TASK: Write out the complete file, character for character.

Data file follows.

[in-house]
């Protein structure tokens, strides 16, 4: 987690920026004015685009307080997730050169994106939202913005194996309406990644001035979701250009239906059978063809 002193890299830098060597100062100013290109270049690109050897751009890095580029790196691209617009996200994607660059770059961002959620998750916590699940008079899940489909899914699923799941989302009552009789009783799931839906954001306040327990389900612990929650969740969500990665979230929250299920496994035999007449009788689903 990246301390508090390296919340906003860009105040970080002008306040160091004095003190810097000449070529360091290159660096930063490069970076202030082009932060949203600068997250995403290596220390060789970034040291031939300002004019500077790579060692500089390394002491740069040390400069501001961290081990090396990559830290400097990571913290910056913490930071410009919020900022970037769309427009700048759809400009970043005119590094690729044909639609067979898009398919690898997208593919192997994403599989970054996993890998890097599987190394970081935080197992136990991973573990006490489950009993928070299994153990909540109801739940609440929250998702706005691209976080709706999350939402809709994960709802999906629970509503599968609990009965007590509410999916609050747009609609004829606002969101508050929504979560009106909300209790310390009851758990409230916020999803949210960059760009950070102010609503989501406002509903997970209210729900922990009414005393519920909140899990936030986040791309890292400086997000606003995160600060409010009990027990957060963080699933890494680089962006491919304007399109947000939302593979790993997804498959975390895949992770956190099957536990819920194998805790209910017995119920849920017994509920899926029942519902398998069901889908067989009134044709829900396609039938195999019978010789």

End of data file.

[in-house]
């Protein structure tokens, strides 16, 4: 987690920026004015685009307080997730050169994106939202913005194996309406990644001035979701250009239906059978063809 002193890299830098060597100062100013290109270049690109050897751009890095580029790196691209617009996200994607660059770059961002959620998750916590699940008079899940489909899914699923799941989302009552009789009783799931839906954001306040327990389900612990929650969740969500990665979230929250299920496994035999007449009788689903 990246301390508090390296919340906003860009105040970080002008306040160091004095003190810097000449070529360091290159660096930063490069970076202030082009932060949203600068997250995403290596220390060789970034040291031939300002004019500077790579060692500089390394002491740069040390400069501001961290081990090396990559830290400097990571913290910056913490930071410009919020900022970037769309427009700048759809400009970043005119590094690729044909639609067979898009398919690898997208593919192997994403599989970054996993890998890097599987190394970081935080197992136990991973573990006490489950009993928070299994153990909540109801739940609440929250998702706005691209976080709706999350939402809709994960709802999906629970509503599968609990009965007590509410999916609050747009609609004829606002969101508050929504979560009106909300209790310390009851758990409230916020999803949210960059760009950070102010609503989501406002509903997970209210729900922990009414005393519920909140899990936030986040791309890292400086997000606003995160600060409010009990027990957060963080699933890494680089962006491919304007399109947000939302593979790993997804498959975390895949992770956190099957536990819920194998805790209910017995119920849920017994509920899926029942519902398998069901889908067989009134044709829900396609039938195999019978010789």